The Art of Wrestling with Colt Cabana
Episode 307 – R.J. City
Release Date: June 30, 2016
DIRECT LINK TO LISTEN/DOWNLOAD
Report by Chris Davidson
– R.J. City discusses combining wrestling and entertainment
– Colt Cabana recaps his recent Pride Week experience in Ireland
0:00 – Introduction
7:41 – Song of the week
11:41 – R.J. City interview
17:07 – R.J. City talks about breaking out as a wrestler
26:34 – R.J. City talks getting in to wrestling
34:36 – R.J. City talks acting
42:57 – R.J. City talks about drama school and the philosophy of wrestling
50:46 – R.J. City talks his future
1:00:24 – Colt wraps up the show
0:00 – Introduction – Colt opened the show joking that he’s a man with Irish pride, even though he’s Jewish. Colt plugged the Howl app for episodes older than six months. Colt talked up R.J. City as someone who is trying to break through in wrestling. Colt claimed Kevin Nash also thinks City is a star in the making. Colt talked about his recent travels in Ireland, and attending a rave during Pride Week. Colt joked about all his money losing value due to the “U.K. splitting” during his time there.
7:41 – Song of the week – The song of the week this week is “WrestleMania III” by Cheap Pop.
11:41 – R.J. City interview – Both men started the interview joking around about swallowing gum when they are finished with it. R.J. City told Colt he stole some of his spots when he was starting in wrestling, but compared it to being in a band. Colt also compared stealing spots to borrowing a comedian’s cadence when you start out, and thought it was weird to steal spots from someone who isn’t on TV. City talked about illegally downloading wrestling videos when he was a teenager, and that about half of them were Sid breaking his leg. Colt said he couldn’t watch that, or some other gruesome injuries that are often on wrestling compilation videos. City briefly talked about antiquing.
17:07 – R.J. City talks about breaking out as a wrestler – City aid he psyched himself out when he was about to do the interview with Colt because he saw Colt has had a lot of great guests, specifically singling out Scott Norton. Colt called City important because he is someone who no one knows, and Colt wants to use his platform to introduce him to a wider wrestling audience. Colt then asked if City thinks about not being able to break through in wrestling. They argued with Colt said that City had “it,” and Colt said that City is a good wrestler. Colt asked about the match City just had. City said that it was with two people he had never wrestled, and it was similar to kissing someone for the first time, where you have to figure out how to kiss them successfully. City lamented the lack of opportunity to make the match better in the future, since he won’t be in the same spot again, and briefly mentioned doing comedy shows when he isn’t wrestling. City said that when he was a kid, he saw wrestling and comedy, such as the Muppet Show, as the same thing, since they are both designed to please an audience. City credited his comedy for helping him cut promos in wrestling, and discussed the connection between comedy and wrestling. City talked about an improv game he plays while wrestling, where fans call out fake moves, such as the Canadian Lawnmower, and the wrestlers make it up on the spot.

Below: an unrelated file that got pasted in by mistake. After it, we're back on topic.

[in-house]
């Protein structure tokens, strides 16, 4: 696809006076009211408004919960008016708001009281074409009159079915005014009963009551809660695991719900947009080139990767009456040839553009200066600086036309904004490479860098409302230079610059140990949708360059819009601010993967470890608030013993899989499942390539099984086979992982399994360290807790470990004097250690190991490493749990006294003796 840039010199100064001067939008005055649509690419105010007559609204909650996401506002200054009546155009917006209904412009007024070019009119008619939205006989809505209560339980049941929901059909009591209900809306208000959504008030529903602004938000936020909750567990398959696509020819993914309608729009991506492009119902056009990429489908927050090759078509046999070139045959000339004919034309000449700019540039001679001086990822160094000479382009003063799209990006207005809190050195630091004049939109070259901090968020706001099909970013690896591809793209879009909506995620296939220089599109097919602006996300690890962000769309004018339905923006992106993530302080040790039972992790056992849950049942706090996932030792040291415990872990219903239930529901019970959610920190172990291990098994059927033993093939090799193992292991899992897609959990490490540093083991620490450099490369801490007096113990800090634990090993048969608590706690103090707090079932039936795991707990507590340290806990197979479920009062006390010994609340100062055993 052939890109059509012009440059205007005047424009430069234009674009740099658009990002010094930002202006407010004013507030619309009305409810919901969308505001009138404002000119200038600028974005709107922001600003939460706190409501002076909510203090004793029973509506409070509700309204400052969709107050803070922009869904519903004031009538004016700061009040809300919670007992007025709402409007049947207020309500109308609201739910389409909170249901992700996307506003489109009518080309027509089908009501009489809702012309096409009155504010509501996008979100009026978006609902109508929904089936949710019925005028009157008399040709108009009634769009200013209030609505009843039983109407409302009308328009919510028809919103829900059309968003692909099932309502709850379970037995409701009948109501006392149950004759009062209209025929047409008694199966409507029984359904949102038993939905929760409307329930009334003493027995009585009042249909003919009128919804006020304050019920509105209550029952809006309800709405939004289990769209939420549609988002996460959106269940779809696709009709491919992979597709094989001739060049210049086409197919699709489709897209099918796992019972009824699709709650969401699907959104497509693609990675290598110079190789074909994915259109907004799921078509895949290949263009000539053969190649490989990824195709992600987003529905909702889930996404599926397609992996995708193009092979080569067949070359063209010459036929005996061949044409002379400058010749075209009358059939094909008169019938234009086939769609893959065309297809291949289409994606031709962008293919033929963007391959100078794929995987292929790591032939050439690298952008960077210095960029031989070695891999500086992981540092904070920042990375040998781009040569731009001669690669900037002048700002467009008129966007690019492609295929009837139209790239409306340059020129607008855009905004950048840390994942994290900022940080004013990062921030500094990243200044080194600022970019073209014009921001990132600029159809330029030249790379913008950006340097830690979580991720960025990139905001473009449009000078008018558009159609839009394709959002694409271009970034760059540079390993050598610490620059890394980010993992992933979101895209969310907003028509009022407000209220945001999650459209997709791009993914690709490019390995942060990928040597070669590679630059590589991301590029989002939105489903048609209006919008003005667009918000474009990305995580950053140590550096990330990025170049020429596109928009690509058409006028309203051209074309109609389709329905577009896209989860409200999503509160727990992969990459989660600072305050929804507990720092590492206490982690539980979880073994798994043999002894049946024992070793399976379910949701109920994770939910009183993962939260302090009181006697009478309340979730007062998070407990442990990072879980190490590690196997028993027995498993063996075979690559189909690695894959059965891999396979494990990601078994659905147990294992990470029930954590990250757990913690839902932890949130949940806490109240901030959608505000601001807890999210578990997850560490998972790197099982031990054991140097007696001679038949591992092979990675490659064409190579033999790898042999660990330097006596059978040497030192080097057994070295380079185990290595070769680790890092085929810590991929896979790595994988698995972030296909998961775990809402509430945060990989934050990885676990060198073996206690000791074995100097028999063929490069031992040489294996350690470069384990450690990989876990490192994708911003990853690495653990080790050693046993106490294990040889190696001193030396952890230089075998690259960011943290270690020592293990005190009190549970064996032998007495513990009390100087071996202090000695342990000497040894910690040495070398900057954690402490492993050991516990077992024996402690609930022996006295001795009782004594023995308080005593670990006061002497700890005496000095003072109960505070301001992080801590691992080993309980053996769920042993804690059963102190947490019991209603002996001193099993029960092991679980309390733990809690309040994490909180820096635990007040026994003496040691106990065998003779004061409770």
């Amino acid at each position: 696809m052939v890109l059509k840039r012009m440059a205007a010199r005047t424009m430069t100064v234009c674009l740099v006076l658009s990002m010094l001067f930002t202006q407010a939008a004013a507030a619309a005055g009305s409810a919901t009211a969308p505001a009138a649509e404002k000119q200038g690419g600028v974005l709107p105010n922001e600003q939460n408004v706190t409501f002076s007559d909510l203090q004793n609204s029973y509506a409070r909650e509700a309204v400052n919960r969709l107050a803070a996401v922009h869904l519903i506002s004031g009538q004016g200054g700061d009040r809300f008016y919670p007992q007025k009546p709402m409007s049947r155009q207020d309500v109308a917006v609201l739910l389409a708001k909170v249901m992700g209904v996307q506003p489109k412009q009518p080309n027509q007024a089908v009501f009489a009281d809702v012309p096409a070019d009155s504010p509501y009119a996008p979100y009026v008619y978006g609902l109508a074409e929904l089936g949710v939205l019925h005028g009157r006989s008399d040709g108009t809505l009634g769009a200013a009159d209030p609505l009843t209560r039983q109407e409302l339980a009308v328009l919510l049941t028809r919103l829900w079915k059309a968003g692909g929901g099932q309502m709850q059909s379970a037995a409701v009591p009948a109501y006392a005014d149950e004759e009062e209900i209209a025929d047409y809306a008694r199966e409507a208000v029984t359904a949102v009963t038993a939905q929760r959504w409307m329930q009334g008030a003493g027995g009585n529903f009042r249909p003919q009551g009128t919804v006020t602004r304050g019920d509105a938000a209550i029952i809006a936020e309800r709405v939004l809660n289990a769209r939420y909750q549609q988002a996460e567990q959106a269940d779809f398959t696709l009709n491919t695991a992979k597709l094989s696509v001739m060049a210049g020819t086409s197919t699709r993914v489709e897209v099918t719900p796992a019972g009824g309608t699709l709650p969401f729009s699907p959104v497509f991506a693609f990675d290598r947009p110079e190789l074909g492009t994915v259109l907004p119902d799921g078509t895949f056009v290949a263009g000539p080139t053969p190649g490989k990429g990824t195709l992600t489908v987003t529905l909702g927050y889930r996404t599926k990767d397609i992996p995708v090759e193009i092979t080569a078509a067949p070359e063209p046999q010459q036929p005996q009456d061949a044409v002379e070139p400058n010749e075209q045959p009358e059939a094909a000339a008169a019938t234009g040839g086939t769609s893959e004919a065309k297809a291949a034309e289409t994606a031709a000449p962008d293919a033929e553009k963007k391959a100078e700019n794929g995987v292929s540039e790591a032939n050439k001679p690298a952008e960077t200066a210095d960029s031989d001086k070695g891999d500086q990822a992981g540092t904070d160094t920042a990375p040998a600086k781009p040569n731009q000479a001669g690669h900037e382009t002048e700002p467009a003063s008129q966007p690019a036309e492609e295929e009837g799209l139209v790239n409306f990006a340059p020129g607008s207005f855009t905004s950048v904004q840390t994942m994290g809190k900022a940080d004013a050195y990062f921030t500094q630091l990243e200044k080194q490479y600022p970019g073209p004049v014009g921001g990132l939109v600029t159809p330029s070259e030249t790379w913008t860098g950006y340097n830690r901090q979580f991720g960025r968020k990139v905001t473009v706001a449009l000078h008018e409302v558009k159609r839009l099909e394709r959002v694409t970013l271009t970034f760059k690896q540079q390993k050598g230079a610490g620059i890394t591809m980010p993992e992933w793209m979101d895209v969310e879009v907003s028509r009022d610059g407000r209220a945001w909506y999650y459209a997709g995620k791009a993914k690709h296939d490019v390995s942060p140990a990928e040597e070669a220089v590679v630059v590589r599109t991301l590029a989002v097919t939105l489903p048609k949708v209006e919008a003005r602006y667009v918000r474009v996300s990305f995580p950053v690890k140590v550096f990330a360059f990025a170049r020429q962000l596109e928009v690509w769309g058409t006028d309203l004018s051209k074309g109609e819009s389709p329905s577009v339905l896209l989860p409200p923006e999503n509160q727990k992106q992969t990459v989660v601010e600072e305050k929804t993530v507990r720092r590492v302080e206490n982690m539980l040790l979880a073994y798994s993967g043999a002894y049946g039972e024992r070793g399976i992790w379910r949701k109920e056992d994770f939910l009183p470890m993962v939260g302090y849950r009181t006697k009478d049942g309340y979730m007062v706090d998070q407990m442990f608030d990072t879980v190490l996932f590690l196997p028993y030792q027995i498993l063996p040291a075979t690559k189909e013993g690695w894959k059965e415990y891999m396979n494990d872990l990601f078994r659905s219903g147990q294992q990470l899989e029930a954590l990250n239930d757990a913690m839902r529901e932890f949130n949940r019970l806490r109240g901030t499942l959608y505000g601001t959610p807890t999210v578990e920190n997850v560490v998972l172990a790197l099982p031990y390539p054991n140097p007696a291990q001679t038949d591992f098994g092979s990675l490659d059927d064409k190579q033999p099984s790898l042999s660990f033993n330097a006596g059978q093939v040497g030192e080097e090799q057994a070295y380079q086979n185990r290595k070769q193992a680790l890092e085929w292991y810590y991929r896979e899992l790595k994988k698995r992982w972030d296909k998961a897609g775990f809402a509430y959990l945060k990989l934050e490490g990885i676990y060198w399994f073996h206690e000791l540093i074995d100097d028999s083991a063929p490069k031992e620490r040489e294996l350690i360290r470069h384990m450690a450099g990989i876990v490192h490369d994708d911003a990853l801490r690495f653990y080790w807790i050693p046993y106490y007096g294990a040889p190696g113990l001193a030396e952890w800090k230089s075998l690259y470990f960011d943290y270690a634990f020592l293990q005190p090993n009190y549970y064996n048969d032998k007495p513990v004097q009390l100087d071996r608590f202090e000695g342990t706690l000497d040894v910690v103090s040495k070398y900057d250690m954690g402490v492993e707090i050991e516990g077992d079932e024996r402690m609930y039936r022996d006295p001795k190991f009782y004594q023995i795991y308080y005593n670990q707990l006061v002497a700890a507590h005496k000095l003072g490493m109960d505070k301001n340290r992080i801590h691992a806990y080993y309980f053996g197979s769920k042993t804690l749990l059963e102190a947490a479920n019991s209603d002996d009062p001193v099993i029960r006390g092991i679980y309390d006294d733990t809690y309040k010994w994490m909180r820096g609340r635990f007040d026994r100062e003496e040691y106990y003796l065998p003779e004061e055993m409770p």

26:34 – R.J. City talks getting in to wrestling – City said he first found a wrestling school while visiting his uncle at age 12. Colt was excited to hear that the trainer/promoter at the school was John Rambo. City credited his parents for letting him indulge his inner wrestling fan. City talked about doing old comedy routines as a child, and having his hobbies listed on his childhood hockey card as “wrestling/entertaining.” City circled back to seeing shows at Rambo’s school, and his distinct memories of seeing Dorian Deville (Luke Gallows), and being allowed to roll around in the ring like a child. City told a story of everyone getting into kayfabe when a stranger would come in, but they did not keep kayfabe for him. City started training in “grade 12” in Canada, when he turned 18, before milling around working the area.